Paradigm shifts in nocturnal glucose control in type 2 diabetes

Ananda Basu, Nisha Joshi, John Miles, Rickey E. Carter, Robert A. Rizza, Rita Basu

Research output: Contribution to journalArticle

2 Citations (Scopus)

Abstract

Context: A better understanding of nocturnal regulation of glucose homeostasis will provide the framework for designing rational therapeutic strategies to improve the management of overnight glucose in patients with type 2 diabetes (T2D). Objective: To establish the nocturnal pattern and regulation of glucose production (EGP) in humans and to determine whether the pattern is dysregulated in people with T2D. Design: Subjects were infused with [3-3-H] glucose overnight. Arterial blood samples were drawn for hormones and analytes to estimate EGP throughout the night. Deuterium-labeled water was provided to measure gluconeogenesis (GNG) using the hexamethylenetetramine method of Landau. Setting: Mayo Clinic Clinical Research Trials Unit, Rochester, MN, USA. Participants and Interventions: A total of 43 subjects [23 subjects with T2D and 20 nondiabetic (ND) subjects comparable for age and body mass index] were included in this study. Main Outcome(s) Measure(s): Glucose and EGP. Results: Plasma glucose, C-peptide, and glucagon concentrations were higher throughout the night, whereas insulin concentrations were higher in subjects with T2D vs ND subjects at 1:00 and 4:00 AM but similar at 7:00 AM. EGP was higher in the subjects with T2D than in the ND subjects throughout the night (P , 0.001). Glycogenolysis (GGL) fell and GNG rose, resulting in significantly higher (P < 0.001) rates of GNG at 4:00 and 7:00 AMand significantly (P < 0.001) higher rates of GGL at 1:00, 4:00, and 7:00 AM in T2D as compared with ND. Conclusions: These data imply that optimal therapies for T2D for nocturnal/fasting glucose control should target not only the absolute rates of EGP but also the contributing pathways of GGL and GNG sequentially.

Original languageEnglish (US)
Pages (from-to)3801-3809
Number of pages9
JournalJournal of Clinical Endocrinology and Metabolism
Volume103
Issue number10
DOIs
StatePublished - Oct 1 2018

Fingerprint

Medical problems
Type 2 Diabetes Mellitus
Gluconeogenesis
Glucose
Glycogenolysis
Methenamine
C-Peptide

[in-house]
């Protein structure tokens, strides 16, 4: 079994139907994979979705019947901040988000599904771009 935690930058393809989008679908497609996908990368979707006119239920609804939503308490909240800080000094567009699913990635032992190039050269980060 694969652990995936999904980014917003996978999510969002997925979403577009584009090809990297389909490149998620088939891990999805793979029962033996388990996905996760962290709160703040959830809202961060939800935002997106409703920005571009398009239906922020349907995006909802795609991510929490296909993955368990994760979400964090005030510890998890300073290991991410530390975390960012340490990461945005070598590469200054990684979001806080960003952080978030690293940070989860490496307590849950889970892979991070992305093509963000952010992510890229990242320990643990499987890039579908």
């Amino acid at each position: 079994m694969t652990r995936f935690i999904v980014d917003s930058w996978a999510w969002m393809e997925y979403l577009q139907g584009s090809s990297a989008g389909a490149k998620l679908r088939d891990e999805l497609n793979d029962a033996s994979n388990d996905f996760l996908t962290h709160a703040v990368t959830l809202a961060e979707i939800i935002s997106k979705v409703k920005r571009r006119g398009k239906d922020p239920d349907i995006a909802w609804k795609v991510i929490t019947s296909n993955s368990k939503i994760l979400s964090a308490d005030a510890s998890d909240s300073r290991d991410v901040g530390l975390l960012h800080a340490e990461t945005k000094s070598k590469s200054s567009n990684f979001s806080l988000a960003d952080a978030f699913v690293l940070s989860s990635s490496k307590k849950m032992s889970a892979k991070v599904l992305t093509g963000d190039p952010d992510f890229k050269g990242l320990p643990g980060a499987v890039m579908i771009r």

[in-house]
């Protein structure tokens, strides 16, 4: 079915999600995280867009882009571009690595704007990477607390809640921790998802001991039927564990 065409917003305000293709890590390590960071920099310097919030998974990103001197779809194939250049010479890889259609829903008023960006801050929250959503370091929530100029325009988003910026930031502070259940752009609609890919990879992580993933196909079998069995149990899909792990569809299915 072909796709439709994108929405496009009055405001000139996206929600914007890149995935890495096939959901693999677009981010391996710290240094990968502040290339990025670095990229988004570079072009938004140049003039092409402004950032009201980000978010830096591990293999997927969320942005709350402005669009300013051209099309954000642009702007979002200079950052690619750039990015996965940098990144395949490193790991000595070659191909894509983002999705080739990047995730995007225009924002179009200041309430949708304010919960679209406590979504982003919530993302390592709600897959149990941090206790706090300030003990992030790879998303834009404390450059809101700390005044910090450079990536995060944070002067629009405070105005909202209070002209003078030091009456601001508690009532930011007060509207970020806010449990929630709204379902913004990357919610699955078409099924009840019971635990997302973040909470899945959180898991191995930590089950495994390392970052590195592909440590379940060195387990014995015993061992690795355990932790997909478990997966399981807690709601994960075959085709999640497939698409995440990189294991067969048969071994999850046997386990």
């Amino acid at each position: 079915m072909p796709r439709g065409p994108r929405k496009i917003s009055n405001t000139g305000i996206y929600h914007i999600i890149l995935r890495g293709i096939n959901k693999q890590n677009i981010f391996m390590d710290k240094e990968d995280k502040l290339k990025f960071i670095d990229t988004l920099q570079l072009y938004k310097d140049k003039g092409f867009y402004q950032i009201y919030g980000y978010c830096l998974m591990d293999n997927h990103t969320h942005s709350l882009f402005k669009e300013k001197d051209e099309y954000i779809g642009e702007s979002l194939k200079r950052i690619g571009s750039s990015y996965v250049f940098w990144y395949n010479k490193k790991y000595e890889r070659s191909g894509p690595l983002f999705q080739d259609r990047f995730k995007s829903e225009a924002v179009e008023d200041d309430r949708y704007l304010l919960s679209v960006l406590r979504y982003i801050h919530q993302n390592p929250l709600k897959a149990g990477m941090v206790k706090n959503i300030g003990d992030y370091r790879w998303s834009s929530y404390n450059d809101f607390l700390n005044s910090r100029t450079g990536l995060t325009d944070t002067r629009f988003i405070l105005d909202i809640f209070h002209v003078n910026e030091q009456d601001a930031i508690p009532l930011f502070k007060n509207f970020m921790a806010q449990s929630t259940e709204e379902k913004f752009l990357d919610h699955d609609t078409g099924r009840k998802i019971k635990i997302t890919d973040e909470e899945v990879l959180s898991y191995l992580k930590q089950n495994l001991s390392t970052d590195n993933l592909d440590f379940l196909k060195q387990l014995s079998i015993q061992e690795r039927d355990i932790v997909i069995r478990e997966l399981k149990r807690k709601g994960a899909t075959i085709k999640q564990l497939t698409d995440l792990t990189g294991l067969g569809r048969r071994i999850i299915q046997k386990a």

Deuterium
Glucagon
Fasting
Body Mass Index
Homeostasis
Blood
Outcome Assessment (Health Care)
Clinical Trials
Hormones
Insulin
Plasmas
Water
Therapeutics

ASJC Scopus subject areas

  • Endocrinology, Diabetes and Metabolism
  • Biochemistry
  • Endocrinology
  • Clinical Biochemistry
  • Biochemistry, medical

Cite this

Paradigm shifts in nocturnal glucose control in type 2 diabetes. / Basu, Ananda; Joshi, Nisha; Miles, John; Carter, Rickey E.; Rizza, Robert A.; Basu, Rita.

In: Journal of Clinical Endocrinology and Metabolism, Vol. 103, No. 10, 01.10.2018, p. 3801-3809.

Research output: Contribution to journalArticle

Basu, Ananda ; Joshi, Nisha ; Miles, John ; Carter, Rickey E. ; Rizza, Robert A. ; Basu, Rita. / Paradigm shifts in nocturnal glucose control in type 2 diabetes. In: Journal of Clinical Endocrinology and Metabolism. 2018 ; Vol. 103, No. 10. pp. 3801-3809.
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abstract = "Context: A better understanding of nocturnal regulation of glucose homeostasis will provide the framework for designing rational therapeutic strategies to improve the management of overnight glucose in patients with type 2 diabetes (T2D). Objective: To establish the nocturnal pattern and regulation of glucose production (EGP) in humans and to determine whether the pattern is dysregulated in people with T2D. Design: Subjects were infused with [3-3-H] glucose overnight. Arterial blood samples were drawn for hormones and analytes to estimate EGP throughout the night. Deuterium-labeled water was provided to measure gluconeogenesis (GNG) using the hexamethylenetetramine method of Landau. Setting: Mayo Clinic Clinical Research Trials Unit, Rochester, MN, USA. Participants and Interventions: A total of 43 subjects [23 subjects with T2D and 20 nondiabetic (ND) subjects comparable for age and body mass index] were included in this study. Main Outcome(s) Measure(s): Glucose and EGP. Results: Plasma glucose, C-peptide, and glucagon concentrations were higher throughout the night, whereas insulin concentrations were higher in subjects with T2D vs ND subjects at 1:00 and 4:00 AM but similar at 7:00 AM. EGP was higher in the subjects with T2D than in the ND subjects throughout the night (P , 0.001). Glycogenolysis (GGL) fell and GNG rose, resulting in significantly higher (P < 0.001) rates of GNG at 4:00 and 7:00 AMand significantly (P < 0.001) higher rates of GGL at 1:00, 4:00, and 7:00 AM in T2D as compared with ND. Conclusions: These data imply that optimal therapies for T2D for nocturnal/fasting glucose control should target not only the absolute rates of EGP but also the contributing pathways of GGL and GNG sequentially.",
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